n April 4, 2017, author Mya Kay achieved an industry first by releasing three books on the same day: Before Empire (written with Andria Mayberry), S.E.A.L. and The Clover Chronicles: Battling Brelyn. It’s her young adult book Battling Brelyn that will tug at the emotions of her teen audience the most. In this story, Kay felt it was important to shed light on lupus, an inflammatory disease that occurs when your body’s immune system attacks your own tissues and organs. Kay spoke with True Star about her inspiration, her writing process and life as an author. True Star: What motivated you to write a book about a teenage girl with lupus? Mya Kay: I know quite a few people who suffer from lupus, and I’ve heard of a few young people (under 25) dying from it. I thought it was important to shed light on a disease many people don’t know about or have questions about and help them understand the disease more. TS: How do the actions in Battling Brelyn relate to personal or family relations? MK: I think the key thing I wanted to incorporate in the book was the power of prayer. I think it’s important that our children see more positivity in today’s culture. My character Brelyn always prayed, even through her pain.
Fast Fun Facts:
TS: How do you come up with your story ideas for a book? MK: Honestly, I usually just observe life. The first two pages of my book, I actually knew someone in that situation—exactly the way I wrote it. I decide which ideas are best to write by writing a one-page synopsis for the ones I feel the strongest about. It was definitely time for a book like this.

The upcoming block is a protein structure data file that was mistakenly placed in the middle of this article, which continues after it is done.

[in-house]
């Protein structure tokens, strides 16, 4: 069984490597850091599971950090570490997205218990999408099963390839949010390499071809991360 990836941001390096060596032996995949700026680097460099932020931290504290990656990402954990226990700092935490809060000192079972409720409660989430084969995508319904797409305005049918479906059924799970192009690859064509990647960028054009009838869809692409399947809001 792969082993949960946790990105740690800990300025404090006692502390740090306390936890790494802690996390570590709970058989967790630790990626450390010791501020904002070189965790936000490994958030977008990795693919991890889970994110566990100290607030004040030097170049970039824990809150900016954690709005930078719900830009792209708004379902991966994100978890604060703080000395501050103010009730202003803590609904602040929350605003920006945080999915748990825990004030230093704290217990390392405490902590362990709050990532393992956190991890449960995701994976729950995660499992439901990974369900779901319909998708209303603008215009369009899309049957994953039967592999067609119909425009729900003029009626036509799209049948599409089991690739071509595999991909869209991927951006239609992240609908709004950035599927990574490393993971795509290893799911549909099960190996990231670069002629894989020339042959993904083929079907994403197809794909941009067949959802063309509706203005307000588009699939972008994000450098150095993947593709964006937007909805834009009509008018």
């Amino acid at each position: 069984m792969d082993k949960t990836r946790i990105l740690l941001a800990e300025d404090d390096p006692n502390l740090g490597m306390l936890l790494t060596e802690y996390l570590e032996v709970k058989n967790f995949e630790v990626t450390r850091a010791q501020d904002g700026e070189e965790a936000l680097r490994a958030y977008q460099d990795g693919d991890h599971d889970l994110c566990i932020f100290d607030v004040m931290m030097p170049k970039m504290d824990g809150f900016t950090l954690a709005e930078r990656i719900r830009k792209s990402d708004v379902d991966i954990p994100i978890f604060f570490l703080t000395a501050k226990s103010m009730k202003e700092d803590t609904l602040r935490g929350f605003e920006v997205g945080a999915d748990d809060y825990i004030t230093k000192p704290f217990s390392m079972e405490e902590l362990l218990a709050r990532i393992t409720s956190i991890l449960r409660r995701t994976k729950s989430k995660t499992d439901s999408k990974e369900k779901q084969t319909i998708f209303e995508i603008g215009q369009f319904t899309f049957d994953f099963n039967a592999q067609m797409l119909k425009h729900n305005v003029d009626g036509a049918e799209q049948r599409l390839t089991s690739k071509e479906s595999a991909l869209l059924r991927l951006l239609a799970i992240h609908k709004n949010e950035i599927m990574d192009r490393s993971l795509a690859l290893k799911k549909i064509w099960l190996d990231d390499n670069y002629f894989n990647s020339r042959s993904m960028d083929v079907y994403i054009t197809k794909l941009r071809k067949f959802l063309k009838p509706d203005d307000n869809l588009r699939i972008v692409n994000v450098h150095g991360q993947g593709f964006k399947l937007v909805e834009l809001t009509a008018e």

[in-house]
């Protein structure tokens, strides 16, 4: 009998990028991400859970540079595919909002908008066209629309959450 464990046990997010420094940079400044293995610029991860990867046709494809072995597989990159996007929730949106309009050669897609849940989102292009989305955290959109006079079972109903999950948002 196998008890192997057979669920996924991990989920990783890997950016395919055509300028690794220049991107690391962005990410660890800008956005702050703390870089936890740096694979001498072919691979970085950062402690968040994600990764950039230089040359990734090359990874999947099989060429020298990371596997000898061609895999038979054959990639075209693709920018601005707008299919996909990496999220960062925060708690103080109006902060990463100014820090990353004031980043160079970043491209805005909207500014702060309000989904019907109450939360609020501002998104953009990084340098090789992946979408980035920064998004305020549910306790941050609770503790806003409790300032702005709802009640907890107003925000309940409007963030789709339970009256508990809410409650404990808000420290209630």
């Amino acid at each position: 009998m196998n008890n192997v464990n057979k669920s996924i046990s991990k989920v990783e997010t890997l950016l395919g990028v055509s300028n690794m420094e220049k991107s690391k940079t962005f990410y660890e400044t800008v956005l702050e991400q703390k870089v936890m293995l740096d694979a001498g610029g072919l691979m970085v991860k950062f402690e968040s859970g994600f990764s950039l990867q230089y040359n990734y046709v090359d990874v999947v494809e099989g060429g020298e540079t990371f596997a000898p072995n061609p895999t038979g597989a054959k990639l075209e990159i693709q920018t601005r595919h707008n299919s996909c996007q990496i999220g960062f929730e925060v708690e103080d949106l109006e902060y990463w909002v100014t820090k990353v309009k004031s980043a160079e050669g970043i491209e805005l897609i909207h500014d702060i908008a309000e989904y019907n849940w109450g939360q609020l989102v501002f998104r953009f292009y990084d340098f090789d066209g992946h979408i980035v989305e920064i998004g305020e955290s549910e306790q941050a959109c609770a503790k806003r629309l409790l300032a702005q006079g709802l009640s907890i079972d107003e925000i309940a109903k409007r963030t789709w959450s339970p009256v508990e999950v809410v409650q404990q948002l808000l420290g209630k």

Describe your life in three words: Full of surprises
TS: What was the hardest thing to write in this book and why? MK: It was very difficult for me to see Brelyn on the brink of death. She’s only 15, so I teared up so many times writing the parts where she had an attack from lupus. TS: How long did it take to complete this book? MK: It took me six weeks to write the first draft. Since the book is a series, and this is the first one, it was difficult keeping the siblings’ ages together, tightening up the details of their parent’s marriage and their birthdays. I had to go back several times to make sure things were consistent. TS: How much money can an author earn? MK: Instead of trying to find out “How much can I earn if I become an author?” find out why you want to do it and how you can make a difference. Follow purpose and profit will follow you.
Favorite social media outlet: Instagram
Who are you listening to? Tasha Cobbs-Leonard's album (Heart. Passion. Pursuit.) and Tori Kelly (whole collection) What’s your guilty pleasure? Reality TV
TS: What advice do you have for young aspiring authors? MK: Don’t focus on the money because nobody who is a writer did it for the money. It can take years to build a brand as a writer, so start where you are, write down your ideas and utilize all your resources. Don’t waste time on social media. Instead, follow some of your favorite authors and pick their brains. Don’t write what’s popular. Write what you want to write. Don’t follow trends; create them.
TRUE STAR MAGAZINE 19
Chicago SO Lit
THESE WINDY CITY AUTHORS MAY BE YOUNG PLAYERS IN THE LITERARY GAME, BUT THEY ARE USING THEIR CREATIVE SKILLS TO TELL STORIES ON THEIR OWN TERMS.
PHOTO CREDIT: ANGELS PHOTOGRAPHY
TYEIKIA RICHARDSON BY TRUE STAR STAFF